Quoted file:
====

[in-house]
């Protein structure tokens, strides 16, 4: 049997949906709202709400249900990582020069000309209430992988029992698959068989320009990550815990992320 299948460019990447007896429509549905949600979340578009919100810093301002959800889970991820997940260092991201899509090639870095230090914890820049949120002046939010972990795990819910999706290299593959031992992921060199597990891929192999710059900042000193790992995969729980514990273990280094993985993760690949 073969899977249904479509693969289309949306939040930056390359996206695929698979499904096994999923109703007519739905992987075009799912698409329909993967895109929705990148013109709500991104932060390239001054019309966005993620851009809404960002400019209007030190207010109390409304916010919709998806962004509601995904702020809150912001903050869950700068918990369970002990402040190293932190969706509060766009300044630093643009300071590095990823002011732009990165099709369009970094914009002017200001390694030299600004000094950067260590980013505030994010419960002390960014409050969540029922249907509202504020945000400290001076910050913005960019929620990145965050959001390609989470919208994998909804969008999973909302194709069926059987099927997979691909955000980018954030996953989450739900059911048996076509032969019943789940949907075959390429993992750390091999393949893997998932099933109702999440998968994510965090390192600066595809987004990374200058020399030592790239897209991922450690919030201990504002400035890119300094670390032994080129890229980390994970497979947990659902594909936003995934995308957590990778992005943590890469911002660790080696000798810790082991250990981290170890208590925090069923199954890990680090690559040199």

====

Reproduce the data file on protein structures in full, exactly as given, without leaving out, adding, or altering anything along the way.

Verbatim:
[in-house]
């Protein structure tokens, strides 16, 4: 049997949906709202709400249900990582020069000309209430992988029992698959068989320009990550815990992320 299948460019990447007896429509549905949600979340578009919100810093301002959800889970991820997940260092991201899509090639870095230090914890820049949120002046939010972990795990819910999706290299593959031992992921060199597990891929192999710059900042000193790992995969729980514990273990280094993985993760690949 073969899977249904479509693969289309949306939040930056390359996206695929698979499904096994999923109703007519739905992987075009799912698409329909993967895109929705990148013109709500991104932060390239001054019309966005993620851009809404960002400019209007030190207010109390409304916010919709998806962004509601995904702020809150912001903050869950700068918990369970002990402040190293932190969706509060766009300044630093643009300071590095990823002011732009990165099709369009970094914009002017200001390694030299600004000094950067260590980013505030994010419960002390960014409050969540029922249907509202504020945000400290001076910050913005960019929620990145965050959001390609989470919208994998909804969008999973909302194709069926059987099927997979691909955000980018954030996953989450739900059911048996076509032969019943789940949907075959390429993992750390091999393949893997998932099933109702999440998968994510965090390192600066595809987004990374200058020399030592790239897209991922450690919030201990504002400035890119300094670390032994080129890229980390994970497979947990659902594909936003995934995308957590990778992005943590890469911002660790080696000798810790082991250990981290170890208590925090069923199954890990680090690559040199």